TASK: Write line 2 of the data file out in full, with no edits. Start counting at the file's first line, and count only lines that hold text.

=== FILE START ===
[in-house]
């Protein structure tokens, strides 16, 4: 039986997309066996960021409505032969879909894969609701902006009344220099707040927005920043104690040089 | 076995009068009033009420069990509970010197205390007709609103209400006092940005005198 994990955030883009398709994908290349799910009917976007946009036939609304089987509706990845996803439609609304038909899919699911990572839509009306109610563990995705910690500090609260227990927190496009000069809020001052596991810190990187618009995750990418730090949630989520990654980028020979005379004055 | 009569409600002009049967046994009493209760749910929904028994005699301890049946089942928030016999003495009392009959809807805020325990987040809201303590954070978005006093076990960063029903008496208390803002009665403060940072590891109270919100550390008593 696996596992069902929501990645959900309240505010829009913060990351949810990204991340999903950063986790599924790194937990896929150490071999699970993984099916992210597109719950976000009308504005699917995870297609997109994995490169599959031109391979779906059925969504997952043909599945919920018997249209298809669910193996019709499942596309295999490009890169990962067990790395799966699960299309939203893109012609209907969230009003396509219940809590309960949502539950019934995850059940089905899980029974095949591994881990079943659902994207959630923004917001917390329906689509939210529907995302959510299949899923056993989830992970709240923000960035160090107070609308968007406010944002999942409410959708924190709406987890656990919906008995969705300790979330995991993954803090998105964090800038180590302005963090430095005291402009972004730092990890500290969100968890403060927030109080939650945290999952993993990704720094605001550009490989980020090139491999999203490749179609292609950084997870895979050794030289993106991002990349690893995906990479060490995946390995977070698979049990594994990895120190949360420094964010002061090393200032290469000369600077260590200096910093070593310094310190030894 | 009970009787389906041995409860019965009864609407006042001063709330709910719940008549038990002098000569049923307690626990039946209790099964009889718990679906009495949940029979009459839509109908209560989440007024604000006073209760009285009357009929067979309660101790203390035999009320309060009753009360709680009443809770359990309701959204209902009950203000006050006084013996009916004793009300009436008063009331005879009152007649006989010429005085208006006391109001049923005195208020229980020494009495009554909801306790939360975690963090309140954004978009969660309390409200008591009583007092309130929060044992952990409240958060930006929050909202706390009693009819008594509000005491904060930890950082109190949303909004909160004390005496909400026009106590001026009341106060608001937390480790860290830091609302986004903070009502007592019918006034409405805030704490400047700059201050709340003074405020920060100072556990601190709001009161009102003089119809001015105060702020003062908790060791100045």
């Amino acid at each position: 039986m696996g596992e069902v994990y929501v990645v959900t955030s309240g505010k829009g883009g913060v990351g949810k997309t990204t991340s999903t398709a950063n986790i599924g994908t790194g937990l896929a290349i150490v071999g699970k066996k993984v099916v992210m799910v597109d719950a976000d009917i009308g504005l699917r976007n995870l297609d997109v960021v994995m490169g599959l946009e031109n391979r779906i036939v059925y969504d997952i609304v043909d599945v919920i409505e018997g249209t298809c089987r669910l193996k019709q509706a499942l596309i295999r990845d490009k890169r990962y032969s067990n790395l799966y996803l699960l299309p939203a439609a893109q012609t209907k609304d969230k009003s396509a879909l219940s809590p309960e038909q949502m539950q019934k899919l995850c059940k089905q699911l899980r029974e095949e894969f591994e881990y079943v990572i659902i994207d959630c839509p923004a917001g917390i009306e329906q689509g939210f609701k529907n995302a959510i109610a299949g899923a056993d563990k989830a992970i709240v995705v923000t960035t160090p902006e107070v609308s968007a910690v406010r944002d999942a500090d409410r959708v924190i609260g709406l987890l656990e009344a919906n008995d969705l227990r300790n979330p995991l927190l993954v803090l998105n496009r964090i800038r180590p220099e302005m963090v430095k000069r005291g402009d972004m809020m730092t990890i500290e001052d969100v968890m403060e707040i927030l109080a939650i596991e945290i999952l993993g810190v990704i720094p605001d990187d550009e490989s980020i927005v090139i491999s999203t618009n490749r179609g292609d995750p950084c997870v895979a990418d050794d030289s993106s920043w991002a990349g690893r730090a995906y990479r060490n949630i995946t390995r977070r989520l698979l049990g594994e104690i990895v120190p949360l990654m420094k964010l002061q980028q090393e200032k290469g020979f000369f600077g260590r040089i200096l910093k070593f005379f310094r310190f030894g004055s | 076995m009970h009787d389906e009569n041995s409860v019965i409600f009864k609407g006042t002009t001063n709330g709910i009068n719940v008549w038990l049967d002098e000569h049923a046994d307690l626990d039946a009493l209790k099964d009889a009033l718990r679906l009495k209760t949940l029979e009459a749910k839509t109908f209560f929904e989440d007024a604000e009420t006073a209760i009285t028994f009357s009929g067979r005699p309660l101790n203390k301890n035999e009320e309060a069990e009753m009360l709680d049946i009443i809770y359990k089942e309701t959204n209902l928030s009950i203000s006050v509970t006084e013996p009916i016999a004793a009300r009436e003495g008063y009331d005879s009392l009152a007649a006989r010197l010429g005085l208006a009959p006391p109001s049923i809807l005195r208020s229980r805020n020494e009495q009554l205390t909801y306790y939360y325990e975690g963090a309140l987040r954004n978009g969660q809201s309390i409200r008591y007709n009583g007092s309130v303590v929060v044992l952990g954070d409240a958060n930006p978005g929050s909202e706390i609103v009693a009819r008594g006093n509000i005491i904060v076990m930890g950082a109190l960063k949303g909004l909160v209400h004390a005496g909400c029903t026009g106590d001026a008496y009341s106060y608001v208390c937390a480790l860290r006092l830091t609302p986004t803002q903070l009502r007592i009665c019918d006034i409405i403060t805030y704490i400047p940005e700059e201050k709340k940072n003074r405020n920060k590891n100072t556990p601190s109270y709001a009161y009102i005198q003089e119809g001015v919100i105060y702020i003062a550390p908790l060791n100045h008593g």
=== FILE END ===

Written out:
């Protein structure tokens, strides 16, 4: 039986997309066996960021409505032969879909894969609701902006009344220099707040927005920043104690040089 | 076995009068009033009420069990509970010197205390007709609103209400006092940005005198 994990955030883009398709994908290349799910009917976007946009036939609304089987509706990845996803439609609304038909899919699911990572839509009306109610563990995705910690500090609260227990927190496009000069809020001052596991810190990187618009995750990418730090949630989520990654980028020979005379004055 | 009569409600002009049967046994009493209760749910929904028994005699301890049946089942928030016999003495009392009959809807805020325990987040809201303590954070978005006093076990960063029903008496208390803002009665403060940072590891109270919100550390008593 696996596992069902929501990645959900309240505010829009913060990351949810990204991340999903950063986790599924790194937990896929150490071999699970993984099916992210597109719950976000009308504005699917995870297609997109994995490169599959031109391979779906059925969504997952043909599945919920018997249209298809669910193996019709499942596309295999490009890169990962067990790395799966699960299309939203893109012609209907969230009003396509219940809590309960949502539950019934995850059940089905899980029974095949591994881990079943659902994207959630923004917001917390329906689509939210529907995302959510299949899923056993989830992970709240923000960035160090107070609308968007406010944002999942409410959708924190709406987890656990919906008995969705300790979330995991993954803090998105964090800038180590302005963090430095005291402009972004730092990890500290969100968890403060927030109080939650945290999952993993990704720094605001550009490989980020090139491999999203490749179609292609950084997870895979050794030289993106991002990349690893995906990479060490995946390995977070698979049990594994990895120190949360420094964010002061090393200032290469000369600077260590200096910093070593310094310190030894 | 009970009787389906041995409860019965009864609407006042001063709330709910719940008549038990002098000569049923307690626990039946209790099964009889718990679906009495949940029979009459839509109908209560989440007024604000006073209760009285009357009929067979309660101790203390035999009320309060009753009360709680009443809770359990309701959204209902009950203000006050006084013996009916004793009300009436008063009331005879009152007649006989010429005085208006006391109001049923005195208020229980020494009495009554909801306790939360975690963090309140954004978009969660309390409200008591009583007092309130929060044992952990409240958060930006929050909202706390009693009819008594509000005491904060930890950082109190949303909004909160004390005496909400026009106590001026009341106060608001937390480790860290830091609302986004903070009502007592019918006034409405805030704490400047700059201050709340003074405020920060100072556990601190709001009161009102003089119809001015105060702020003062908790060791100045």